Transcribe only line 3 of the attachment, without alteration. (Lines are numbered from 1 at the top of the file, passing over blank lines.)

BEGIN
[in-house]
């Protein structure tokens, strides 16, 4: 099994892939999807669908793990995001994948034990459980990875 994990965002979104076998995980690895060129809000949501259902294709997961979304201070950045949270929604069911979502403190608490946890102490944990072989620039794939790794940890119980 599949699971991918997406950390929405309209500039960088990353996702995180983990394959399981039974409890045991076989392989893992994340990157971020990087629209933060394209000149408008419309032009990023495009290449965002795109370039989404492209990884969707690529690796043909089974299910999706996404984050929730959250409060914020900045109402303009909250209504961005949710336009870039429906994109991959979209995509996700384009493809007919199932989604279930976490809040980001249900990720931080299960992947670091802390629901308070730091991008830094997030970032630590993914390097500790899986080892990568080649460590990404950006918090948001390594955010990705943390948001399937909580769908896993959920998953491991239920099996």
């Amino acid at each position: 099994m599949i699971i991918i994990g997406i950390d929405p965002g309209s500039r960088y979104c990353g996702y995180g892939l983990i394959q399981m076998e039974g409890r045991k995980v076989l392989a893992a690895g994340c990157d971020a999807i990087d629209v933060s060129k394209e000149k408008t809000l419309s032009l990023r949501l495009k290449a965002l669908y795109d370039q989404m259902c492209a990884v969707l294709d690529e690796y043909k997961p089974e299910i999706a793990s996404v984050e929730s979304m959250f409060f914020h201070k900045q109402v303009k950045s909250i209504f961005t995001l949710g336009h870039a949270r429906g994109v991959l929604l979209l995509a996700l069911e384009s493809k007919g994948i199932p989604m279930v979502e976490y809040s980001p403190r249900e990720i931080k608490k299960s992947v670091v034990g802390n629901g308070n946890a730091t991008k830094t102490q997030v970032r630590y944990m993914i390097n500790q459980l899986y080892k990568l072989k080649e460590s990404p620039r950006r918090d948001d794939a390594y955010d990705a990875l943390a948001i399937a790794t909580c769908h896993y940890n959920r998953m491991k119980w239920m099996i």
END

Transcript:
């Amino acid at each position: 099994m599949i699971i991918i994990g997406i950390d929405p965002g309209s500039r960088y979104c990353g996702y995180g892939l983990i394959q399981m076998e039974g409890r045991k995980v076989l392989a893992a690895g994340c990157d971020a999807i990087d629209v933060s060129k394209e000149k408008t809000l419309s032009l990023r949501l495009k290449a965002l669908y795109d370039q989404m259902c492209a990884v969707l294709d690529e690796y043909k997961p089974e299910i999706a793990s996404v984050e929730s979304m959250f409060f914020h201070k900045q109402v303009k950045s909250i209504f961005t995001l949710g336009h870039a949270r429906g994109v991959l929604l979209l995509a996700l069911e384009s493809k007919g994948i199932p989604m279930v979502e976490y809040s980001p403190r249900e990720i931080k608490k299960s992947v670091v034990g802390n629901g308070n946890a730091t991008k830094t102490q997030v970032r630590y944990m993914i390097n500790q459980l899986y080892k990568l072989k080649e460590s990404p620039r950006r918090d948001d794939a390594y955010d990705a990875l943390a948001i399937a790794t909580c769908h896993y940890n959920r998953m491991k119980w239920m099996i």